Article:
Antimicrobial resistance in urosepsis: outcomes from the multinational, multicenter global prevalence of infections in urology (GPIU) study 2003–2013

Zafer Tandoğdu, Ricardo Bartoletti, Tomasso Cai, Mete Çek, Magnus Grabe, Ekaterina Kulchavenya, Bela Köves, Vandana Menon, Kurt Naber, Tamara Perepanova, P. Tenke, Björn Wullt, Truls Erik Bjerklund Johansen, Florian Wagenlehner

Research output: Contribution to journalArticle

24 Citations (Scopus)

Abstract

Objective: Primary objective was to identify the (1) relationship of clinical severity of urosepsis with the pathogen spectrum and resistance and (2) appropriateness of using the pathogen spectrum and resistance rates of health-care-associated urinary tract infections (HAUTI) as representative of urosepsis. The secondary objective was to provide an overview of the pathogens and their resistance profile in patients with urosepsis. Population and Methods: A point prevalence study carried out in 70 countries (2003–2013). Population studied included; 408 individuals with microbiologically proven urosepsis, 1606 individuals with microbiological proof of HAUTI and 27,542 individuals hospitalised in urology wards. Main outcomes are pathogens and resistance identified in HAUTIs and urosepsis including its clinical severity. A statistical model that included demographic factors (study year, geographical location, hospital setting) was used for analysis. Results: Amongst urology practices, the prevalence of microbiologically proven HAUTI and urosepsis was 5.8 and 1.5 %, respectively. Frequent pathogens in urosepsis were E. coli (43 %), Enterococcus spp. (11 %), P. aeruginosa (10 %) and Klebsiella spp. (10 %). Resistance to commonly prescribed antibiotics was high and rates ranged from 8 % (imipenem) to 62 % (aminopenicillin/β lactamase inhibitors); 45 % of Enterobacteriaceae and 21 % of P. aeruginosa were multidrug-resistant. Resistance rates in urosepsis were higher than in other clinical diagnosis of HAUTI (Likelihood ratio

Original languageEnglish
Pages (from-to)1-8
Number of pages8
JournalWorld Journal of Urology
DOIs
Publication statusAccepted/In press - Dec 11 2015

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Urology
Cross Infection
Urinary Tract Infections
Infection
Klebsiella
Imipenem
Enterococcus
Statistical Models
Enterobacteriaceae
Population
Cross-Sectional Studies
Demography
Escherichia coli
Anti-Bacterial Agents

Keywords

  • Pathogens
  • Prevalence
  • Resistance
  • Urosepsis

ASJC Scopus subject areas

  • Urology

Cite this

Antimicrobial resistance in urosepsis : outcomes from the multinational, multicenter global prevalence of infections in urology (GPIU) study 2003–2013. / Tandoğdu, Zafer; Bartoletti, Ricardo; Cai, Tomasso; Çek, Mete; Grabe, Magnus; Kulchavenya, Ekaterina; Köves, Bela; Menon, Vandana; Naber, Kurt; Perepanova, Tamara; Tenke, P.; Wullt, Björn; Johansen, Truls Erik Bjerklund; Wagenlehner, Florian.

In: World Journal of Urology, 11.12.2015, p. 1-8.

Research output: Contribution to journalArticle

Tandoğdu, Z, Bartoletti, R, Cai, T, Çek, M, Grabe, M, Kulchavenya, E, Köves, B, Menon, V, Naber, K, Perepanova, T, Tenke, P, Wullt, B, Johansen, TEB & Wagenlehner, F 2015, 'Antimicrobial resistance in urosepsis: outcomes from the multinational, multicenter global prevalence of infections in urology (GPIU) study 2003–2013', World Journal of Urology, pp. 1-8. https://doi.org/10.1007/s00345-015-1722-1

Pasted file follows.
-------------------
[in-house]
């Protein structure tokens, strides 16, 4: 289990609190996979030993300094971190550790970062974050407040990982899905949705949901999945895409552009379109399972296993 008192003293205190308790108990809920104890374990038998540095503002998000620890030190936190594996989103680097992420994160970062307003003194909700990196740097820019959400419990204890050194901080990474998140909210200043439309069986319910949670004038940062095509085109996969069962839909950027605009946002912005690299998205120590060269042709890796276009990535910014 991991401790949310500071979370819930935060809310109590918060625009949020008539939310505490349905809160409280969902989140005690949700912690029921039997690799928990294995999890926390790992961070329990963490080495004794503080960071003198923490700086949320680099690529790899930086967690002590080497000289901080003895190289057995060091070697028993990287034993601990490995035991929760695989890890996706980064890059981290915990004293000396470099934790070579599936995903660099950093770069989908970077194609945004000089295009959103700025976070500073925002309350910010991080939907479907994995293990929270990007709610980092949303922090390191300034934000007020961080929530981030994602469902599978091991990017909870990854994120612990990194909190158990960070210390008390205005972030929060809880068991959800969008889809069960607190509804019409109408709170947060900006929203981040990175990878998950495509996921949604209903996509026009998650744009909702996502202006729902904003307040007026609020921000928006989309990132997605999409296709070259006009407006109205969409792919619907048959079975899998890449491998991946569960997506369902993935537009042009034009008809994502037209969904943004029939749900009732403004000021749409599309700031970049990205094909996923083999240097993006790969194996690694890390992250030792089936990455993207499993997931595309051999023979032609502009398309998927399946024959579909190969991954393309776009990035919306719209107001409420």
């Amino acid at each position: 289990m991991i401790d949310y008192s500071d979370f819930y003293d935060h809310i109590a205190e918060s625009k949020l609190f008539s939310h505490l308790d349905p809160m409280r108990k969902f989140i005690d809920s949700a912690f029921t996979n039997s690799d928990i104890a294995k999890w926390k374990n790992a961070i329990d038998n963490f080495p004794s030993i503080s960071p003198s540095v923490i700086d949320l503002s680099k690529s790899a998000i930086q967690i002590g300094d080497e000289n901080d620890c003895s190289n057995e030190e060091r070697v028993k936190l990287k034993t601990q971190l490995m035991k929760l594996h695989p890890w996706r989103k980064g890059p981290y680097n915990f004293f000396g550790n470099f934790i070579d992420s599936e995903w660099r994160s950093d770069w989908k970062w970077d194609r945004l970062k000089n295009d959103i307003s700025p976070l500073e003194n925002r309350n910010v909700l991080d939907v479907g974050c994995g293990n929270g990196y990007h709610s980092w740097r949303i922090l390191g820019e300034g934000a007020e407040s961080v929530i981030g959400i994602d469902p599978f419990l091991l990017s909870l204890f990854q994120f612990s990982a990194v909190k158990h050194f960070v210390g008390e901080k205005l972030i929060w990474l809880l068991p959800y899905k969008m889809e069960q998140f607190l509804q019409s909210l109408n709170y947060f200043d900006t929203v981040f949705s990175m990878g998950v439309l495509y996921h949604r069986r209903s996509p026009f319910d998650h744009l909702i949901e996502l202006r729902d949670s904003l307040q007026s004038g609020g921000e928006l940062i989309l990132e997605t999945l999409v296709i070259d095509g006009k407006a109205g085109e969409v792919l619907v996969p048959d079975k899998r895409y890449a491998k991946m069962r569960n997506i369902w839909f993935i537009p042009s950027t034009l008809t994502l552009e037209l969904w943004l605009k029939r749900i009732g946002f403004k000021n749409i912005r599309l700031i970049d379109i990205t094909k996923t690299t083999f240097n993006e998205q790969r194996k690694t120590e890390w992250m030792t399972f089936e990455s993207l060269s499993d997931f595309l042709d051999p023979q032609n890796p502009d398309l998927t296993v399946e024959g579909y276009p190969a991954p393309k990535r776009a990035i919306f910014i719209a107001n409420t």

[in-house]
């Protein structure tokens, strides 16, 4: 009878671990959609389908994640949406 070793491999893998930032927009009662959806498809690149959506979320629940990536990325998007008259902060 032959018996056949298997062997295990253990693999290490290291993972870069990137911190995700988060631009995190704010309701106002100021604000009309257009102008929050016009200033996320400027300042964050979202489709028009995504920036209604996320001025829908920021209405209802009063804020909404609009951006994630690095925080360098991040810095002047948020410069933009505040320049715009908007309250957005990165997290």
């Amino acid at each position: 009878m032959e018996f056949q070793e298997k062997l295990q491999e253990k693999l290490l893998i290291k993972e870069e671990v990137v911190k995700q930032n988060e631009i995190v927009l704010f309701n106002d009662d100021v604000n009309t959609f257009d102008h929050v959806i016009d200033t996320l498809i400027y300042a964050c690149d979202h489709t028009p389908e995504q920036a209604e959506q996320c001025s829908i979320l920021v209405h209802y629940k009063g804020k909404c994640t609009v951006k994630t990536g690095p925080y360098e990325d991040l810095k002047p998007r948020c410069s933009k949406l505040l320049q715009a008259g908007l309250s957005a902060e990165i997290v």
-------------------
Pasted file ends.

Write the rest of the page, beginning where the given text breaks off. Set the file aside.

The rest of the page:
Tandoğdu, Zafer ; Bartoletti, Ricardo ; Cai, Tomasso ; Çek, Mete ; Grabe, Magnus ; Kulchavenya, Ekaterina ; Köves, Bela ; Menon, Vandana ; Naber, Kurt ; Perepanova, Tamara ; Tenke, P. ; Wullt, Björn ; Johansen, Truls Erik Bjerklund ; Wagenlehner, Florian. / Antimicrobial resistance in urosepsis : outcomes from the multinational, multicenter global prevalence of infections in urology (GPIU) study 2003–2013. In: World Journal of Urology. 2015 ; pp. 1-8.
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abstract = "Objective: Primary objective was to identify the (1) relationship of clinical severity of urosepsis with the pathogen spectrum and resistance and (2) appropriateness of using the pathogen spectrum and resistance rates of health-care-associated urinary tract infections (HAUTI) as representative of urosepsis. The secondary objective was to provide an overview of the pathogens and their resistance profile in patients with urosepsis. Population and Methods: A point prevalence study carried out in 70 countries (2003–2013). Population studied included; 408 individuals with microbiologically proven urosepsis, 1606 individuals with microbiological proof of HAUTI and 27,542 individuals hospitalised in urology wards. Main outcomes are pathogens and resistance identified in HAUTIs and urosepsis including its clinical severity. A statistical model that included demographic factors (study year, geographical location, hospital setting) was used for analysis. Results: Amongst urology practices, the prevalence of microbiologically proven HAUTI and urosepsis was 5.8 and 1.5 {\%}, respectively. Frequent pathogens in urosepsis were E. coli (43 {\%}), Enterococcus spp. (11 {\%}), P. aeruginosa (10 {\%}) and Klebsiella spp. (10 {\%}). Resistance to commonly prescribed antibiotics was high and rates ranged from 8 {\%} (imipenem) to 62 {\%} (aminopenicillin/β lactamase inhibitors); 45 {\%} of Enterobacteriaceae and 21 {\%} of P. aeruginosa were multidrug-resistant. Resistance rates in urosepsis were higher than in other clinical diagnosis of HAUTI (Likelihood ratio",
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AU - Cai, Tomasso

AU - Çek, Mete

AU - Grabe, Magnus

AU - Kulchavenya, Ekaterina

AU - Köves, Bela

AU - Menon, Vandana

AU - Naber, Kurt

AU - Perepanova, Tamara

AU - Tenke, P.

AU - Wullt, Björn

AU - Johansen, Truls Erik Bjerklund

AU - Wagenlehner, Florian

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